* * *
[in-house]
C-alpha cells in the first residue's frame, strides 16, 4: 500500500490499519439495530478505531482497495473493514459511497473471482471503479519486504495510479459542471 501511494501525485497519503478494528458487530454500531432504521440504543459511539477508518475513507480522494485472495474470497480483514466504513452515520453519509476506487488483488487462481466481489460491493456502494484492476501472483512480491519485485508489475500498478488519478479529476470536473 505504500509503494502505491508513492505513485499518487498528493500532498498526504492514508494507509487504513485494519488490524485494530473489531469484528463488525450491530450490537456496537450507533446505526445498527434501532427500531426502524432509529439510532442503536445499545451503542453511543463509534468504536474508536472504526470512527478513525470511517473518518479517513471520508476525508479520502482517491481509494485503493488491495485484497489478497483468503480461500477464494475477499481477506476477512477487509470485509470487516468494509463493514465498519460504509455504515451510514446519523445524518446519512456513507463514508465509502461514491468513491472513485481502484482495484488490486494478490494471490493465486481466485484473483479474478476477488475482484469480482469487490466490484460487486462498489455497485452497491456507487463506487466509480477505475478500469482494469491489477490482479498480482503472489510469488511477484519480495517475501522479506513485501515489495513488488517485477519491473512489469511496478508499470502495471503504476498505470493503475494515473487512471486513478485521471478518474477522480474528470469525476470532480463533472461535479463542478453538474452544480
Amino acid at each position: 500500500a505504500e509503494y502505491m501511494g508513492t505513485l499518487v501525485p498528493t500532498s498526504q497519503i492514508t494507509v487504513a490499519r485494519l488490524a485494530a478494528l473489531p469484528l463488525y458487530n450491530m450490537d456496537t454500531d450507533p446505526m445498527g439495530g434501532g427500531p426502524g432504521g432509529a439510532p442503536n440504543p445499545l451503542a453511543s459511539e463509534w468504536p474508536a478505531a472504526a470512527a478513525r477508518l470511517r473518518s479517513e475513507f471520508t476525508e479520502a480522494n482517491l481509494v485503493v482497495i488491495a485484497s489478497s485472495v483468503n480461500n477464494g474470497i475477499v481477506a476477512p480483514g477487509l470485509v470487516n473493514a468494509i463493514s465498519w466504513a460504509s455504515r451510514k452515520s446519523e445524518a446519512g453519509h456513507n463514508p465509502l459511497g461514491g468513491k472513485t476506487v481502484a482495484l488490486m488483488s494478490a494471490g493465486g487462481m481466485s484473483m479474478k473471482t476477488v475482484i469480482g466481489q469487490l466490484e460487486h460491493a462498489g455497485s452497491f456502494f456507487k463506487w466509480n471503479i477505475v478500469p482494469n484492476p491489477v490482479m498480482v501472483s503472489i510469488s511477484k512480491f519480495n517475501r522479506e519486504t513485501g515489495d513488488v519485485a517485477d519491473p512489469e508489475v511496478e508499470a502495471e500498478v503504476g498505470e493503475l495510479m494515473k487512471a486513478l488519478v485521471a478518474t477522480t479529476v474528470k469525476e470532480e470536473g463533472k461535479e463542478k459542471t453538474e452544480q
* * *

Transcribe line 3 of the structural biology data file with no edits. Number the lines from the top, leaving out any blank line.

Amino acid at each position: 500500500a505504500e509503494y502505491m501511494g508513492t505513485l499518487v501525485p498528493t500532498s498526504q497519503i492514508t494507509v487504513a490499519r485494519l488490524a485494530a478494528l473489531p469484528l463488525y458487530n450491530m450490537d456496537t454500531d450507533p446505526m445498527g439495530g434501532g427500531p426502524g432504521g432509529a439510532p442503536n440504543p445499545l451503542a453511543s459511539e463509534w468504536p474508536a478505531a472504526a470512527a478513525r477508518l470511517r473518518s479517513e475513507f471520508t476525508e479520502a480522494n482517491l481509494v485503493v482497495i488491495a485484497s489478497s485472495v483468503n480461500n477464494g474470497i475477499v481477506a476477512p480483514g477487509l470485509v470487516n473493514a468494509i463493514s465498519w466504513a460504509s455504515r451510514k452515520s446519523e445524518a446519512g453519509h456513507n463514508p465509502l459511497g461514491g468513491k472513485t476506487v481502484a482495484l488490486m488483488s494478490a494471490g493465486g487462481m481466485s484473483m479474478k473471482t476477488v475482484i469480482g466481489q469487490l466490484e460487486h460491493a462498489g455497485s452497491f456502494f456507487k463506487w466509480n471503479i477505475v478500469p482494469n484492476p491489477v490482479m498480482v501472483s503472489i510469488s511477484k512480491f519480495n517475501r522479506e519486504t513485501g515489495d513488488v519485485a517485477d519491473p512489469e508489475v511496478e508499470a502495471e500498478v503504476g498505470e493503475l495510479m494515473k487512471a486513478l488519478v485521471a478518474t477522480t479529476v474528470k469525476e470532480e470536473g463533472k461535479e463542478k459542471t453538474e452544480q